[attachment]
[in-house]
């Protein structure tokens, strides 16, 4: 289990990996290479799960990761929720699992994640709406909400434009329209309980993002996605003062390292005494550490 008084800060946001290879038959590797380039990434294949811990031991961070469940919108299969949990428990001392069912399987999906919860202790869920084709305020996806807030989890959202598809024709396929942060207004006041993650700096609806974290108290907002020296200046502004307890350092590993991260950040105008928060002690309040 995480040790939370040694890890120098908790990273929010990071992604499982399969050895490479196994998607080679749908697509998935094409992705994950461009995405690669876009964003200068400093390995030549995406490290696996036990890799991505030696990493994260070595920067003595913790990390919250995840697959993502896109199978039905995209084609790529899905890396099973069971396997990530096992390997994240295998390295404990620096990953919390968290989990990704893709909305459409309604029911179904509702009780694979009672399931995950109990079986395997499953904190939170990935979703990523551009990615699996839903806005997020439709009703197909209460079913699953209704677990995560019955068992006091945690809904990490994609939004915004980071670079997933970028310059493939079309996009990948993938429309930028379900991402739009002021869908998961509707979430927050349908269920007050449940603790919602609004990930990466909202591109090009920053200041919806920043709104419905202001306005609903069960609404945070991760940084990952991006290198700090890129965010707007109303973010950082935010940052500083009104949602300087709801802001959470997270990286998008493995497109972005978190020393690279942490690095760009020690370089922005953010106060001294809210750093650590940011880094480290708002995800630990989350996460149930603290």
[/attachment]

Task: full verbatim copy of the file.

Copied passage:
[in-house]
């Protein structure tokens, strides 16, 4: 289990990996290479799960990761929720699992994640709406909400434009329209309980993002996605003062390292005494550490 008084800060946001290879038959590797380039990434294949811990031991961070469940919108299969949990428990001392069912399987999906919860202790869920084709305020996806807030989890959202598809024709396929942060207004006041993650700096609806974290108290907002020296200046502004307890350092590993991260950040105008928060002690309040 995480040790939370040694890890120098908790990273929010990071992604499982399969050895490479196994998607080679749908697509998935094409992705994950461009995405690669876009964003200068400093390995030549995406490290696996036990890799991505030696990493994260070595920067003595913790990390919250995840697959993502896109199978039905995209084609790529899905890396099973069971396997990530096992390997994240295998390295404990620096990953919390968290989990990704893709909305459409309604029911179904509702009780694979009672399931995950109990079986395997499953904190939170990935979703990523551009990615699996839903806005997020439709009703197909209460079913699953209704677990995560019955068992006091945690809904990490994609939004915004980071670079997933970028310059493939079309996009990948993938429309930028379900991402739009002021869908998961509707979430927050349908269920007050449940603790919602609004990930990466909202591109090009920053200041919806920043709104419905202001306005609903069960609404945070991760940084990952991006290198700090890129965010707007109303973010950082935010940052500083009104949602300087709801802001959470997270990286998008493995497109972005978190020393690279942490690095760009020690370089922005953010106060001294809210750093650590940011880094480290708002995800630990989350996460149930603290």